This landmark text was one of the first to introduce and analyze contemporary concepts of curriculum that emerged from the Reconceptualization of curriculum studies in the 1970s and 1980s. This new edition brings readers up to date on the major research themes (postmodernism,ecological, hermeneutics, aesthetics and arts-based research, race, class, gender, sexuality, and classroom practices) within the historical development of the field from the 1950s to the present. Like the previous editions, it is unique in providing a comprehensive overview in a relatively short and highly accessible text. Provocative and powerful narratives (both biography and autoethnography) throughout invite readers to engage the complex theories in a personal conversation. School-based examples allow readers to make connections to schools and society, teacher education, and professional development of teachers.
Changes in the Third Edition
- New Glossary - brief summaries in the text direct readers to the Companion Website to read the entire entries
- New analysis of the current accountability movement in schools including the charter school movement.
- More international references clearly connected to international contexts
- More narratives invite readers to engage the complex theories in a personal conversation
- Companion Website–new for this edition
Table of Contents
Preface to the Third Edition
Part I Curriculum Development as a Field of Study
1. Introduction to Curriculum Development, Reconceptualization, and Postmodernity
2. Historical Perspectives on Curriculum as a Field of Study
3. The Reconceptualization of Curriculum Studies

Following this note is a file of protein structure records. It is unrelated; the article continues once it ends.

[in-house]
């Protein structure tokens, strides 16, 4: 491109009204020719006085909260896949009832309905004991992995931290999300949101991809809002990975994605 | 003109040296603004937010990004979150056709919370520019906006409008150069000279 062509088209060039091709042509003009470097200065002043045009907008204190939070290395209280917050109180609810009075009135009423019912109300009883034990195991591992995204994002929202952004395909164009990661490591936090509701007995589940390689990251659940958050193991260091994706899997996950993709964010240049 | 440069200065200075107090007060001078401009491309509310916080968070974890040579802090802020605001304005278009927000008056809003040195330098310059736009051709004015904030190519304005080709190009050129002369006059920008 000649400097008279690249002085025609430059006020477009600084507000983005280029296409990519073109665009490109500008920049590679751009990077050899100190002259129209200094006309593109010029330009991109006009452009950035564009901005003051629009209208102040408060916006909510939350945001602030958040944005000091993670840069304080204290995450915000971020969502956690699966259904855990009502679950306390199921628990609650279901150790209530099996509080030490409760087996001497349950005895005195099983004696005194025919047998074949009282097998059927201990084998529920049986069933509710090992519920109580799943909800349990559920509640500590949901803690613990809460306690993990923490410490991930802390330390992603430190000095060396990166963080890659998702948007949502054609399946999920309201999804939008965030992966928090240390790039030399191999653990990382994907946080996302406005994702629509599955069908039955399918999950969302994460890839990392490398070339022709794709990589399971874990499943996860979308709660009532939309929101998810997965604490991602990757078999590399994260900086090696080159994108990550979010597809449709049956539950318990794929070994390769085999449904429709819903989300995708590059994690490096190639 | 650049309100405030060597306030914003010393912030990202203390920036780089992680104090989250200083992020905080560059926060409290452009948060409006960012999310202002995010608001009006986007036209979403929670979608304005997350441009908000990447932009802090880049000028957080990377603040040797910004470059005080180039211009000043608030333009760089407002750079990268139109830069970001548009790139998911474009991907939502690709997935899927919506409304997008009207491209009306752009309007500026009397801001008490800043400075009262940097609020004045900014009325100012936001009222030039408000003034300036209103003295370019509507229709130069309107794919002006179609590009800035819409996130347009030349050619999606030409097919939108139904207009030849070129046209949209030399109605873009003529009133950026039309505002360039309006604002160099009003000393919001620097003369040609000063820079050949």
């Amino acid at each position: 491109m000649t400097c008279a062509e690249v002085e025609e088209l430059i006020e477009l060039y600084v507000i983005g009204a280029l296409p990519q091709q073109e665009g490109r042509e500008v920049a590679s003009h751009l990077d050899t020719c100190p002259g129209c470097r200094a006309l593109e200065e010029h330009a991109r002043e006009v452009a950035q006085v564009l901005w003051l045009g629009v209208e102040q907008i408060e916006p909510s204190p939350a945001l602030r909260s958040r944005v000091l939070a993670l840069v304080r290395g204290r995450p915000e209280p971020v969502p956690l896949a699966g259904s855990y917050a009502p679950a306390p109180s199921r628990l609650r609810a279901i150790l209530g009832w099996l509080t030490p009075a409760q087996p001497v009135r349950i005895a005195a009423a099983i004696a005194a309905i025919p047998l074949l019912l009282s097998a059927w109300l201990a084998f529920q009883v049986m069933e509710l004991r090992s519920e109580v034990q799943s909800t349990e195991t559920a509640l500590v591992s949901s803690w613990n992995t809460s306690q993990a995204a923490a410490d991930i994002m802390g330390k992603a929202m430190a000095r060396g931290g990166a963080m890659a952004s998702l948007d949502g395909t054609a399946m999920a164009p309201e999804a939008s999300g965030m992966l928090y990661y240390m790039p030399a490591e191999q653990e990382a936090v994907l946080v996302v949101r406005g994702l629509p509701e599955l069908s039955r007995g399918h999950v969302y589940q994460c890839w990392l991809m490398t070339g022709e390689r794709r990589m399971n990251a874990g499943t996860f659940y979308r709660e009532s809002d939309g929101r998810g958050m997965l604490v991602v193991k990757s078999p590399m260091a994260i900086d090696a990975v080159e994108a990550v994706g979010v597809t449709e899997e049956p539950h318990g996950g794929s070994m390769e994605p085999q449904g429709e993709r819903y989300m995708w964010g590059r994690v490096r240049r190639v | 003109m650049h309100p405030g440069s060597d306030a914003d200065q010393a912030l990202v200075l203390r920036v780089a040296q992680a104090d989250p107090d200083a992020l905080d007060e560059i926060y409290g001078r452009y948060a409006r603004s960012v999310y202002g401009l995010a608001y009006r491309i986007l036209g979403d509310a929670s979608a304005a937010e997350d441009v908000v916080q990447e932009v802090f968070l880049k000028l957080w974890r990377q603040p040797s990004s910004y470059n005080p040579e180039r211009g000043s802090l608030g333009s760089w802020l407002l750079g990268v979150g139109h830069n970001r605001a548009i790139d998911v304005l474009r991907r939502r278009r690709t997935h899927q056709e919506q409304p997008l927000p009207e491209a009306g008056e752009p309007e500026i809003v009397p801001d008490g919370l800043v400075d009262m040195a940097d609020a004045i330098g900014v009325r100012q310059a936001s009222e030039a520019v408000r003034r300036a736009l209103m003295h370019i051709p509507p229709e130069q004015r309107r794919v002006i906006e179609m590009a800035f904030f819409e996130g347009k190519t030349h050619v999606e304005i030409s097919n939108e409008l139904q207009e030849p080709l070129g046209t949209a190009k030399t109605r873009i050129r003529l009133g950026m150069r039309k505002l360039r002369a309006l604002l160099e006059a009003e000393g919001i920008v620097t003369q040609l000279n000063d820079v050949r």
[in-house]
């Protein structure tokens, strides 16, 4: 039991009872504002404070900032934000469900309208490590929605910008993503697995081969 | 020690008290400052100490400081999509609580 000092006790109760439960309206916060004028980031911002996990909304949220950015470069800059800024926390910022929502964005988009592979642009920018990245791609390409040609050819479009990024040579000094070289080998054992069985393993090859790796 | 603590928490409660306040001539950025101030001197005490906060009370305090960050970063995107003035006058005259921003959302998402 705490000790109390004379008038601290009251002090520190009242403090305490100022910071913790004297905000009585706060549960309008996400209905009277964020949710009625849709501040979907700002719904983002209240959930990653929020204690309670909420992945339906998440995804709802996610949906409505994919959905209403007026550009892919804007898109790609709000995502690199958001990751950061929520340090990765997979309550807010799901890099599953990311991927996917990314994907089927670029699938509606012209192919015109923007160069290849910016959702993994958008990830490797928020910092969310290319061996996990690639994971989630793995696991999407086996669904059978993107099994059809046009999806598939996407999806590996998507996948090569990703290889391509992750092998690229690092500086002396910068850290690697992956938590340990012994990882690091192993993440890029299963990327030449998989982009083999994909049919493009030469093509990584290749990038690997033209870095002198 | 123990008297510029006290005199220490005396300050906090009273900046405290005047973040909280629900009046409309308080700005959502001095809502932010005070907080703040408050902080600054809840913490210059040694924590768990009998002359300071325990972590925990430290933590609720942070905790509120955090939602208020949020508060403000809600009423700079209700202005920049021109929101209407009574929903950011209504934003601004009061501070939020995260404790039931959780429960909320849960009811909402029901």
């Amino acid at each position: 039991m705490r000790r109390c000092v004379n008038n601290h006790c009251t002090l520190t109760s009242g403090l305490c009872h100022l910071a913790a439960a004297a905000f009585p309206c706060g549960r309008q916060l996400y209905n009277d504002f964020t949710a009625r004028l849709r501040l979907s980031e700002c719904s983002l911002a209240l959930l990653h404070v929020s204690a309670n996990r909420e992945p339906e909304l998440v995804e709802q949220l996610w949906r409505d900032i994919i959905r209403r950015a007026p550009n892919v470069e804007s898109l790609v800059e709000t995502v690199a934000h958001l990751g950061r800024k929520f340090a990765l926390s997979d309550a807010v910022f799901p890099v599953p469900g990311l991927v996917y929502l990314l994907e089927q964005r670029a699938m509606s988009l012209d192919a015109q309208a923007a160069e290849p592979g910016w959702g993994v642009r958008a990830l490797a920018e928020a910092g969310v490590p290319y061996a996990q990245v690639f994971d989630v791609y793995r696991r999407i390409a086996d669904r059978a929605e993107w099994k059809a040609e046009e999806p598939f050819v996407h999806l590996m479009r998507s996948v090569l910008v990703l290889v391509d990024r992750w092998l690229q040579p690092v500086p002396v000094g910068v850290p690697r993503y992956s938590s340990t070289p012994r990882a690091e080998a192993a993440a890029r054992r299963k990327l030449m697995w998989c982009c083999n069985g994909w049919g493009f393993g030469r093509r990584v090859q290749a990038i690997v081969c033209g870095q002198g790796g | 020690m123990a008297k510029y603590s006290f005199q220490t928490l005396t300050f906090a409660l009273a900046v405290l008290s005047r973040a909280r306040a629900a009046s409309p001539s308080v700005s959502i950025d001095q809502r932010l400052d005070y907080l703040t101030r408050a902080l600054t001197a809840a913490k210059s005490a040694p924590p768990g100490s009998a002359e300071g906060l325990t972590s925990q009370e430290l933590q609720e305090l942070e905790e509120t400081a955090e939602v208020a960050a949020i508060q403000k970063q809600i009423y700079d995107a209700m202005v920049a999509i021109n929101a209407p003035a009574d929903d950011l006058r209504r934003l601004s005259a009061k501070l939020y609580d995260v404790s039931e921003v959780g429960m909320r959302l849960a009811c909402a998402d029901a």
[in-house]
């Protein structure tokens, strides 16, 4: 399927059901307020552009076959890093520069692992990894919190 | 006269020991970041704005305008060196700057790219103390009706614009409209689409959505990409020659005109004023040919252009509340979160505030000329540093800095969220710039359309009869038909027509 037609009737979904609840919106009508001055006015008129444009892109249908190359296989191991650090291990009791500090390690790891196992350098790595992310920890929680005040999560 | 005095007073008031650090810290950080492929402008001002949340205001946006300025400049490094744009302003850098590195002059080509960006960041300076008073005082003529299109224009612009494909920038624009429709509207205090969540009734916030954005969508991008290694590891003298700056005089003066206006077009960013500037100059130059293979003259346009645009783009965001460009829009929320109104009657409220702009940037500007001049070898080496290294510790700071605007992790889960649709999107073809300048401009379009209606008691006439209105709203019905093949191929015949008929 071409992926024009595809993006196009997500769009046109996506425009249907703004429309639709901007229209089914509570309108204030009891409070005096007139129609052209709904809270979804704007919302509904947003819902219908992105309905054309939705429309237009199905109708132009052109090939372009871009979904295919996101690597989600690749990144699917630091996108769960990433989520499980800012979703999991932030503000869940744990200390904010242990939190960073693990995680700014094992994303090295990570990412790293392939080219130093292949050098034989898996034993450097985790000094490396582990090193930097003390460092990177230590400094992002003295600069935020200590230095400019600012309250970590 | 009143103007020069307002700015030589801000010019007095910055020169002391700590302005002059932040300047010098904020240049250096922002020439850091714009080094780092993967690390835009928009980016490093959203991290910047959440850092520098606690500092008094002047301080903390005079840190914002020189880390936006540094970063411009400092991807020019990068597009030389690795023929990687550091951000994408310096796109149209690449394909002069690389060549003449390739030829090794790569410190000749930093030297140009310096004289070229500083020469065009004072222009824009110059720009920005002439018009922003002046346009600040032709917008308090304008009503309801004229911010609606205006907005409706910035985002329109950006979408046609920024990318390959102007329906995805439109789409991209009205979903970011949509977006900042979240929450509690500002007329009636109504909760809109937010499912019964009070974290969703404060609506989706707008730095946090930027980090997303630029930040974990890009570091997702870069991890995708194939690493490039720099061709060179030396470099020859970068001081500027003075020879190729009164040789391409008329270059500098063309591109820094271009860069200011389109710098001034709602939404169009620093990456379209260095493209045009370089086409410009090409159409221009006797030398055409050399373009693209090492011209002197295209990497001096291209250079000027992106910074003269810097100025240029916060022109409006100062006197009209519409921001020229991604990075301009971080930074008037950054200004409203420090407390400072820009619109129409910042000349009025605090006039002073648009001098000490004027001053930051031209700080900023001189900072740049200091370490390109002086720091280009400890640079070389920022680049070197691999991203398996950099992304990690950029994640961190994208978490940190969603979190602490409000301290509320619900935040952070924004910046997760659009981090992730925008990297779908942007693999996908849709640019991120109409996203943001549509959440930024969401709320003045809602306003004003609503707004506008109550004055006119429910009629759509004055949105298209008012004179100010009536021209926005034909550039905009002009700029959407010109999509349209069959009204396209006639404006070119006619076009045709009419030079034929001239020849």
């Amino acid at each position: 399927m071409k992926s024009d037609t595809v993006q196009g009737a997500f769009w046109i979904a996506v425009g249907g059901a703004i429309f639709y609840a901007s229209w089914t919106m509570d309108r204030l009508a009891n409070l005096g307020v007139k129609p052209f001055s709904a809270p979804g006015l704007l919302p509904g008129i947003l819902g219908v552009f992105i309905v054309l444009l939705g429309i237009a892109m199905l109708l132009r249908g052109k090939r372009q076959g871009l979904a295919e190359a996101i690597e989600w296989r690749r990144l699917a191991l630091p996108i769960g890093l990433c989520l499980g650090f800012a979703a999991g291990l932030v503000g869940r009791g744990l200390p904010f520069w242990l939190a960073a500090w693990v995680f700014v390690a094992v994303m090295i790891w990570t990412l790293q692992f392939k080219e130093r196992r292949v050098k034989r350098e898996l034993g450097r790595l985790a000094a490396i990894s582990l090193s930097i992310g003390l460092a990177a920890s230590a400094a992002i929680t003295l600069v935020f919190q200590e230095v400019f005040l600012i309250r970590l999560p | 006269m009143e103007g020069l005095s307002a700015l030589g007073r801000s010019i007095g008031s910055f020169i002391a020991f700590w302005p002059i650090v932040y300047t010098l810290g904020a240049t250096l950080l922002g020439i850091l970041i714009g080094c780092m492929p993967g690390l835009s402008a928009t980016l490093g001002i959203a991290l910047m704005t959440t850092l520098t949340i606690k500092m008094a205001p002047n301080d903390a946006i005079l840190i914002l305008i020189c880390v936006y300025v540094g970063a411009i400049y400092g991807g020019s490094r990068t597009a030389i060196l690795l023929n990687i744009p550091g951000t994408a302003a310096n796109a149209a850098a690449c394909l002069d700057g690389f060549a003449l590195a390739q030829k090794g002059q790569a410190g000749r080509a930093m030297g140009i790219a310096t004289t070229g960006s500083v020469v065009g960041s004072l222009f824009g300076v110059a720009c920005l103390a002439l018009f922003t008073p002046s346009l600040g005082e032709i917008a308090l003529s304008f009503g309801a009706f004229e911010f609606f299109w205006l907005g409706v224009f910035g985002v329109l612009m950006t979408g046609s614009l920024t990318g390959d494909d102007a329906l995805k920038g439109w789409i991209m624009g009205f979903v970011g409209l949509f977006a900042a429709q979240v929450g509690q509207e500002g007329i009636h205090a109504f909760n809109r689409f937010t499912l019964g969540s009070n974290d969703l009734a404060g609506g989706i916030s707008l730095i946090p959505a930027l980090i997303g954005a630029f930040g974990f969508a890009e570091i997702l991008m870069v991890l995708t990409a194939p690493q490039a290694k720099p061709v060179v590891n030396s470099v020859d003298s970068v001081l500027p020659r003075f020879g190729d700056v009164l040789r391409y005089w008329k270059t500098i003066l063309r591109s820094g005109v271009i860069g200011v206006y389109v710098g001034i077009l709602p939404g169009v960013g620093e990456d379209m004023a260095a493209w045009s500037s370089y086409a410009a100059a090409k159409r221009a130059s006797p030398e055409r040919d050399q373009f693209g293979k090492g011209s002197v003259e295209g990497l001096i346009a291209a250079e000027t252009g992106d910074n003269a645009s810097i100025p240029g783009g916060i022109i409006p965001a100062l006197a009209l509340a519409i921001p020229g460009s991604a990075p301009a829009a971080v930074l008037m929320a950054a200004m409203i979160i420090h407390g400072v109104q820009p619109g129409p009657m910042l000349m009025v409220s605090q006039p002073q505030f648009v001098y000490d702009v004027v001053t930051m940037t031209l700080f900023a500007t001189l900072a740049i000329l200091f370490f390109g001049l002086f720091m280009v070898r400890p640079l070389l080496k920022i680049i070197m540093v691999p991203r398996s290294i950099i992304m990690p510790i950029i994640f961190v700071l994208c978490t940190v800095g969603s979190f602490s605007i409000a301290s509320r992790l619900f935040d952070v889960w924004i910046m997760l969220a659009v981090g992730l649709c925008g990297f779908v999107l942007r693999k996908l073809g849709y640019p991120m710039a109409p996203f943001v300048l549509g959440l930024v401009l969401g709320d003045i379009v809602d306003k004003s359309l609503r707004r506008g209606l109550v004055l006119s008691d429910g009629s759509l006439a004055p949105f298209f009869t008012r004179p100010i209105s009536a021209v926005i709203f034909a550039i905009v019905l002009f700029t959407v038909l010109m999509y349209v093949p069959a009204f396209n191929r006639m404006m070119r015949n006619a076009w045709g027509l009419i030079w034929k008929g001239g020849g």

4. Postmodern Schooling, Curriculum, and the Theological Text
Part II Complicated Conversations in Contemporary Curriculum Development
5. The Hermeneutic Circle and the Interpretative Process
6. Gender, Sexuality, Race, and Ethnicity in a Multicultural and Diverse Milieu
7. Postmodern Philosophies in Curriculum Studies
8. Curriculum for Interdependence and Ecological Sustainability
9. Utopian Visions, Democracy, and the Egalitarian Ideal
10. Aesthetic Inquiry, Arts-Based Research, and the Proleptic Moment
Part III Curriculum Development in the Postmodern Era
11. Time and Complexity
12. A Vision of Curriculum in the Postmodern Era
Patrick Slattery is Regents Scholar and Professor of Curriculum Development and Philosophy of Education at Texas A&M University. He holds a joint appointment in the Departments of Teaching, Learning & Culture and Educational Administration & Human Resource Development.
'This book is well organized and well-written; the original thought, academic base and depth of scholarship are above par. This definitive book is highly recommended for educators and educational leaders, curriculum development specialist, researchers and policy advocators of higher learning, doctoral students in all disciplines, trainers and those particularly interested in improving the dynamics of learning.' - Citizenship, Social and Economics Education
Please visit our companion website for additional support materials.